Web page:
Rescuers found body parts and equipment as they searched Tuesday for hikers missing following a powerful avalanche that killed at least seven people and is being blamed in large part on rising temperatures that are melting glaciers.
Officials initially feared 13 hikers were still missing, but the province of Trento on Tuesday reduced the number of people unaccounted-for to five, after eight others checked in with authorities.
Rain hampered the search Monday, but sunny weather on Tuesday allowed helicopters to bring more rescue teams up to the site on the Marmolada glacier, east of Bolzano in the Dolomite mountains, even as hopes dimmed of finding anyone alive.
A huge chunk of the glacier cleaved off Sunday, sparking an avalanche that sent torrents of ice, rock and debris plowing down the mountainside onto unsuspecting hikers below. At least seven people were killed, officials said.
“We have to be clear, finding someone alive with this type of event is a very remote possibility, very remote, because the mechanical action of this type of avalanche has a very big impact on people,” said Alex Barattin of the Alpine Rescue Service.
Nicola Casagli, a geologist and avalanche expert at Florence University, said the impact of the glacier collapse on the hikers was greater than a mere snow avalanche and would have taken them completely by surprise.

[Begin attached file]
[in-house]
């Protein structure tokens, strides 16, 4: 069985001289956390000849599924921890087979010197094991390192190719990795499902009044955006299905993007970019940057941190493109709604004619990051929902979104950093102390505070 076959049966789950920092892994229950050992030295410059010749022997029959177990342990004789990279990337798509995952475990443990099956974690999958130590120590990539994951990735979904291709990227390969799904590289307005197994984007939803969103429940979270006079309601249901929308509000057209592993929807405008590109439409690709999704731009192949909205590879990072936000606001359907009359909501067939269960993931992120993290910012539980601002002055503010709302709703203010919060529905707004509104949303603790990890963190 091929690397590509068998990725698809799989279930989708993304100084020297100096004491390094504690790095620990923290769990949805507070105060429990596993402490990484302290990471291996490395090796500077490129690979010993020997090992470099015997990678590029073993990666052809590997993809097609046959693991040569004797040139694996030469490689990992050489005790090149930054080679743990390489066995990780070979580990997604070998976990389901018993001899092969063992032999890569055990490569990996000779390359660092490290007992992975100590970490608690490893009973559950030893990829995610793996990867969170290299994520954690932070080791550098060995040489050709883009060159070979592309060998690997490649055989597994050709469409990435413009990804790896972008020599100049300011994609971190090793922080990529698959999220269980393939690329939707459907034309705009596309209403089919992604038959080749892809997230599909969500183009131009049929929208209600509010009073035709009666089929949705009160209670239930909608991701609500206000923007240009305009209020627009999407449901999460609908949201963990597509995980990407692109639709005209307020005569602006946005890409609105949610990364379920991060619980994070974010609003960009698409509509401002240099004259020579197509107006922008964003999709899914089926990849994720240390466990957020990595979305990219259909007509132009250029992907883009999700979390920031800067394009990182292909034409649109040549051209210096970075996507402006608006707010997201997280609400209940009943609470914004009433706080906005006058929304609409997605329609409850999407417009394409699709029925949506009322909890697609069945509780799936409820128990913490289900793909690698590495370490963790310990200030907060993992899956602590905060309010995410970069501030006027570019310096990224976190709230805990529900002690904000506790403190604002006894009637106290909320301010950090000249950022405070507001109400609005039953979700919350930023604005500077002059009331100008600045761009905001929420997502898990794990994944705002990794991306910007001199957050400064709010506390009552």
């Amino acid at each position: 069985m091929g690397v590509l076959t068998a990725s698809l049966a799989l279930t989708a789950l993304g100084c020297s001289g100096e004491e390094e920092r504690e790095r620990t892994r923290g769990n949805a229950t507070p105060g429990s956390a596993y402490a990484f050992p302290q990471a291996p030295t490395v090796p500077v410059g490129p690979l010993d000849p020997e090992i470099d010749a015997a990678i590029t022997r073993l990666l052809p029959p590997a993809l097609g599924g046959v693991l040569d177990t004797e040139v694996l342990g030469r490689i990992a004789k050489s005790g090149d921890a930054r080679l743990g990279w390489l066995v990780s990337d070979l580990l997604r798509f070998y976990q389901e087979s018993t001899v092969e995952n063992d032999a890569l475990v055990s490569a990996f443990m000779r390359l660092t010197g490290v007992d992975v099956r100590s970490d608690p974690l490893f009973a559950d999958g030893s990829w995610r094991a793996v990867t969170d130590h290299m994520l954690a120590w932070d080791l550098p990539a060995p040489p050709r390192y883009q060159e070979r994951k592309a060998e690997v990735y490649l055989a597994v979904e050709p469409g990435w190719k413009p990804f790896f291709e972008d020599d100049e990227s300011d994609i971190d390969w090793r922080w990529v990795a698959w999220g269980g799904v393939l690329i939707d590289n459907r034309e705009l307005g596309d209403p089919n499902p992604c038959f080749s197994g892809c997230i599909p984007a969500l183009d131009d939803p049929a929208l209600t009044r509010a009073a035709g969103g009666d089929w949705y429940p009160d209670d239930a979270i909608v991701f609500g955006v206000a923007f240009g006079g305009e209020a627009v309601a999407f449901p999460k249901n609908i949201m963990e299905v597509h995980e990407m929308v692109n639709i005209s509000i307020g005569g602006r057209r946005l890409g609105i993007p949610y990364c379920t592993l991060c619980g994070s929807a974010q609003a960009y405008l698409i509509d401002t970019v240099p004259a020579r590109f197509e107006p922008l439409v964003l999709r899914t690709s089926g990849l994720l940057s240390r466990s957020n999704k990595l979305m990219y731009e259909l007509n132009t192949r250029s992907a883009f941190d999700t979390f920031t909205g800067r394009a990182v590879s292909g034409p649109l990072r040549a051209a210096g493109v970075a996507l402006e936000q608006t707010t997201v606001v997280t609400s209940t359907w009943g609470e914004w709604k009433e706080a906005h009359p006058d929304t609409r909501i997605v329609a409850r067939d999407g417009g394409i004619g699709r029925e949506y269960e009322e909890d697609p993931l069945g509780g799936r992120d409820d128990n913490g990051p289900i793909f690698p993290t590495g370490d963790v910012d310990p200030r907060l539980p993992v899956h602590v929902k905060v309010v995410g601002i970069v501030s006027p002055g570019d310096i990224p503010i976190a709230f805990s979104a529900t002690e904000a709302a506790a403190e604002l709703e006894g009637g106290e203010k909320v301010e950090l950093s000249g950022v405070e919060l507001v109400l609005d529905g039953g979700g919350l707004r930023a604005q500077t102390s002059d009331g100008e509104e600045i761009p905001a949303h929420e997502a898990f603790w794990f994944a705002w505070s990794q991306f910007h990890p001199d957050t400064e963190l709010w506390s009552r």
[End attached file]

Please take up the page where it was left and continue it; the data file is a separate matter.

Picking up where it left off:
“These types of events, which are ice and debris avalanches, are impulsive, rapid, unpredictable phenomena, reaching very high speeds and involving large masses,” he said. “And there is no chance of getting to safety or perceiving the problem in advance, because by the time you perceive it, you’ve already been hit.”
Associated Press photos, taken during a helicopter survey of the site, showed a gaping hole in the glacier as if carved out of the blue-gray ice by a giant ice cream scooper.
The terrain was still so unstable that rescue crews were staying off to the side and using drones to try to find any survivors or signs of life while helicopters searched overhead, some using equipment to detect cellular pings. Two rescuers remained on site overnight, and were joined by more rescuers Tuesday morning. (PBS)